Didn't happen that way when I was young. If you wanted to speed shift a column shift, you didn't grab the knob on the end; you wrapped your hand around the shift lever about half way between the knob and the steering column. That way, you had a better grip and a shorter throw.
Back in the day we usually went from having three on the tree to four on the floor with a fifth under the seat.
Always said straight shift... still do.... nobody in my circle said manual... ever.. Tennessee here. straight shift was what we said as kids in the 60s.
Back in the day, anytime my hand ‘slipped off’ the gear shift it was calculated to come to rest on my date’s ‘C’ cup chest....or thigh........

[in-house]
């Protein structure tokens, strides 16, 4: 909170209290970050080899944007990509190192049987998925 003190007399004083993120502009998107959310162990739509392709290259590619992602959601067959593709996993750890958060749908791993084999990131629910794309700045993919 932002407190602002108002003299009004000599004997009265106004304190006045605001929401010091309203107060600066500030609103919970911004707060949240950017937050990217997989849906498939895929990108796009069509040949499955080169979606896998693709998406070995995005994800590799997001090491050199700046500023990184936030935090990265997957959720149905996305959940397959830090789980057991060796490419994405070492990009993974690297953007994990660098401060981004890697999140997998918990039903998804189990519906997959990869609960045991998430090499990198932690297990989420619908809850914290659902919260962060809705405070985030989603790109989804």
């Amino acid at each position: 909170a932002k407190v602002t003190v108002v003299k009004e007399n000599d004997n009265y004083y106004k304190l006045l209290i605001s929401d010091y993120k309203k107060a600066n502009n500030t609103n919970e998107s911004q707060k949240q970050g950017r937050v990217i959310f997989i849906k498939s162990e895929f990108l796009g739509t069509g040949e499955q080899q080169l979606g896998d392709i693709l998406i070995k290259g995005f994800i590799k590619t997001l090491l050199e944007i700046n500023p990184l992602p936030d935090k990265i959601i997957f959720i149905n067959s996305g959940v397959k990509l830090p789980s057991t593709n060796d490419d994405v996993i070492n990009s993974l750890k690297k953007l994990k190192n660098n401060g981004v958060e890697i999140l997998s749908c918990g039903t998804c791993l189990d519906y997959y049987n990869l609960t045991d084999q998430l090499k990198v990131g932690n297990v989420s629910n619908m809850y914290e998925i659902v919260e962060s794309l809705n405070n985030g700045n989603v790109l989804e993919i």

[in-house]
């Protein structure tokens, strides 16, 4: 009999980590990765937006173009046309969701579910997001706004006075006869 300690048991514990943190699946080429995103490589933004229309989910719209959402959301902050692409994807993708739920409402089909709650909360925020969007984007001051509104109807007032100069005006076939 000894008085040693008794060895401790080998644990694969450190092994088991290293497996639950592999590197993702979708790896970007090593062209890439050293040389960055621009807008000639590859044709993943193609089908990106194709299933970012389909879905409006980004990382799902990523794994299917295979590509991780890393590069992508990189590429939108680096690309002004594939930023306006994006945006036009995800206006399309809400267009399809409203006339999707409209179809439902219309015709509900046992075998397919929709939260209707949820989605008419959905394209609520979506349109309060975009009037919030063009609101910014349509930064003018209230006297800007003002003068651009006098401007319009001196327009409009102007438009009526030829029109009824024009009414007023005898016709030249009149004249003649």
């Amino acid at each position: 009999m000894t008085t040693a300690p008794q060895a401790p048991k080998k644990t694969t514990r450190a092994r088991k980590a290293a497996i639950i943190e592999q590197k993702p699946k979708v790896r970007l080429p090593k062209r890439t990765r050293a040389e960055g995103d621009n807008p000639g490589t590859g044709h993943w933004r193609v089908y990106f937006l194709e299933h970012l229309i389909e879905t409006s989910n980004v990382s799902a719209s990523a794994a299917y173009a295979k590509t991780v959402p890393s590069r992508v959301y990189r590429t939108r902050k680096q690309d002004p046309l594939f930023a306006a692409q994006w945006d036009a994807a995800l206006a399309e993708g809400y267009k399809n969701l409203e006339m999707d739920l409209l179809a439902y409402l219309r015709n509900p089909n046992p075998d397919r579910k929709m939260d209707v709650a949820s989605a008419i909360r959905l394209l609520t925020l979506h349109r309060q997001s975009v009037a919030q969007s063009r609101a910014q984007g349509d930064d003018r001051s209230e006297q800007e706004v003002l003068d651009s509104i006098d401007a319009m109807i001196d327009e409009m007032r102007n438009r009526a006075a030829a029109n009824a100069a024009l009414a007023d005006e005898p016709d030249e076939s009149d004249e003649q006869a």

I had my priorities straight...even if my aim wasn’t great.....
Hadn't heard it until hotrodprimer's post earlier
Grew up hearing manual transmission equipped vehicles referred to as "straight stick" or "stick shift".
Grew up in Central Kansas and it was normally referred to as "stick shift" by the younger set and straight or standard by the adults as I recall. And then there was " hell yes, he blew that SOB plumb up".
Yep only thing I ever called it as a kid, but hell I am in Bama too.